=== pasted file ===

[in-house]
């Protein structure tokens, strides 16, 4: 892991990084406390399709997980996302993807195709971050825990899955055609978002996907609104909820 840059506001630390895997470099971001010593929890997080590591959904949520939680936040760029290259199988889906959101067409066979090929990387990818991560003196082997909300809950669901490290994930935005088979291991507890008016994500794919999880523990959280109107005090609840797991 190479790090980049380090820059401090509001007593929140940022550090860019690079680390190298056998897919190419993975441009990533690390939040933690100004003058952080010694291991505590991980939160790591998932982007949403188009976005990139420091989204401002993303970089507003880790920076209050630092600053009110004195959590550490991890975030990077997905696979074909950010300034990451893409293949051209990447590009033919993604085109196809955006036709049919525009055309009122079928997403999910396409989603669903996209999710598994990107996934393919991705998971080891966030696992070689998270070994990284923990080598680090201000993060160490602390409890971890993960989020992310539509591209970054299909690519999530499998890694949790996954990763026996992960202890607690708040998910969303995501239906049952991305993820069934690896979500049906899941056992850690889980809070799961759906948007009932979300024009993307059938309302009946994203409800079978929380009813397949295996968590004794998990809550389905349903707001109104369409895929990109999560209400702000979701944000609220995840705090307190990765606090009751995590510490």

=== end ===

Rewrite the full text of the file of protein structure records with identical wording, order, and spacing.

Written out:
[in-house]
């Protein structure tokens, strides 16, 4: 892991990084406390399709997980996302993807195709971050825990899955055609978002996907609104909820 840059506001630390895997470099971001010593929890997080590591959904949520939680936040760029290259199988889906959101067409066979090929990387990818991560003196082997909300809950669901490290994930935005088979291991507890008016994500794919999880523990959280109107005090609840797991 190479790090980049380090820059401090509001007593929140940022550090860019690079680390190298056998897919190419993975441009990533690390939040933690100004003058952080010694291991505590991980939160790591998932982007949403188009976005990139420091989204401002993303970089507003880790920076209050630092600053009110004195959590550490991890975030990077997905696979074909950010300034990451893409293949051209990447590009033919993604085109196809955006036709049919525009055309009122079928997403999910396409989603669903996209999710598994990107996934393919991705998971080891966030696992070689998270070994990284923990080598680090201000993060160490602390409890971890993960989020992310539509591209970054299909690519999530499998890694949790996954990763026996992960202890607690708040998910969303995501239906049952991305993820069934690896979500049906899941056992850690889980809070799961759906948007009932979300024009993307059938309302009946994203409800079978929380009813397949295996968590004794998990809550389905349903707001109104369409895929990109999560209400702000979701944000609220995840705090307190990765606090009751995590510490």